Doncaster Ramblers – Tickhill Figure of Eight
Our last walk took us around Tickhill, can you imagine 51 turning up! Not all are Rambler members, and that’s fine, and a few were from out of town and that’s fine too. It is unimaginable that a year ago we averaged 35 on a Tuesday walk. I think people are becoming more and more aware of the benefits, physical and mental of walking and being out in the open.
This walk was a 10 miler but aware that long walks are not for everyone, our summer programme (out in April) will include weekly Thursday short walks of two or two-and-a-half hours.
So a record number of ramblers met on this crisp, bright morning in the centre of Tickhill, by the Butter Cross (which was erected in 1777 in the marketplace in an attempt to revive the weekly market, but this ceased in the 1790) After an initial introduction and some historical facts about the village, we took a westerly direction towards the remains of Maltby Mine, passing bushes full of hazel catkins - a sure sign that Spring is on its way. On route we passed a memorial to the miners who lost their lives in an explosion directly under our feet (see photos). We began to circle back and followed Stump Cross Lane where David explained the complex process by which the footpath had been re-established for use by the public.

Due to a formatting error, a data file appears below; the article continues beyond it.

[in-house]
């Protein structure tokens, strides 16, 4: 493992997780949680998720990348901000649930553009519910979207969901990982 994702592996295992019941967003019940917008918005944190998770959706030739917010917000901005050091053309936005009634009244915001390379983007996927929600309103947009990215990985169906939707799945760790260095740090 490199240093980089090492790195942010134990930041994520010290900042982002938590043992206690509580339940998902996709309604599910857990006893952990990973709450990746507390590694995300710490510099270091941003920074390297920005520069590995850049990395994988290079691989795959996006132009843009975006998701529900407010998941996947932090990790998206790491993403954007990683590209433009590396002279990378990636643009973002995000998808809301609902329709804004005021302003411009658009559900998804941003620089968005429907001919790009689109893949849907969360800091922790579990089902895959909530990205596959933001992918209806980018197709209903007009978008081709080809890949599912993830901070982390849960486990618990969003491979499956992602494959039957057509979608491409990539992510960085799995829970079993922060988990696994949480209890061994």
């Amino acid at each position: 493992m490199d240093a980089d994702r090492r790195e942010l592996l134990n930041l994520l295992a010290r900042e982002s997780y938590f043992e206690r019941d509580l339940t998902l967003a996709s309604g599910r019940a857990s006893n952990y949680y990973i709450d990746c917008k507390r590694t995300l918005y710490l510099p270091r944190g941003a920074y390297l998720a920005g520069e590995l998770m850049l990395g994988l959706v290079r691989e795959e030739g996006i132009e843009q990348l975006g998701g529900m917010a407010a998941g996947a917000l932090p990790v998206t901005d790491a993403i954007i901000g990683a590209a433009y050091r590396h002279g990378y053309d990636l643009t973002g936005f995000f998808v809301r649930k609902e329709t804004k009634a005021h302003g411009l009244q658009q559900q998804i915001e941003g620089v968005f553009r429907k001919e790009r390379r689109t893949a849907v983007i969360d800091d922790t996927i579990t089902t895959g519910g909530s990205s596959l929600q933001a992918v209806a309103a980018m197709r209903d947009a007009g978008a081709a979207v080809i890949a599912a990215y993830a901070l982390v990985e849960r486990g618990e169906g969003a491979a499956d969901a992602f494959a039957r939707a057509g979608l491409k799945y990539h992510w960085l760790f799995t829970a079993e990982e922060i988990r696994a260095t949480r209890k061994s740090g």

We arrived back in Tickhill from the south by way of the mill pond and castle where interpretive boards provided interesting background information. There was a choice of a pub (the most welcoming Scarborough Arms or several cafes which was helpful, given the large number of walkers.
After rest and refreshments 44 of us emerged for the shorter afternoon section to be met by greyer skies but thankfully the forecasted rain held off. We followed an easterly circuit crossing over the A1M and returning alongside the juvenile River Torne.
Thanks Peter for planning and leading the walk and Rob for his usual efficient back-marking. Tickhill is always worth a visit with its many shops, bars, cafés and other amenities. It has a rich history going back to Norman times, and an iconic castle ruin (sadly not open to the public) St Leonard’s Hospital built in the Middle Ages still remains, as does St Mary’s Church. Twenty-seven men died while working at Maltby Colliery, near Rotherham, on 28 July, 1923. The ten-and-a-half tonne granite and black marble memorial stands immediately above the site of the disaster in Limekiln Lane.
Walks to look forward to in the coming weeks:
Saturday February 23 – Loxley Valley Circular. A moderate eight mile walk that takes the rambler along the Loxley Valley through open countryside and villages. Start close to the Admiral Rodney Pub, where we meet ready for 10am start time. GR SK 305899 PC S6 6RU
Tuesday February 26 – Ouse Around Howden. This 9.5 mile leisurely walk starts from Howden Minster at 10am and includes Asselby, the River Ouse and Boothferry. GR SE748282 PC DN14 7BT
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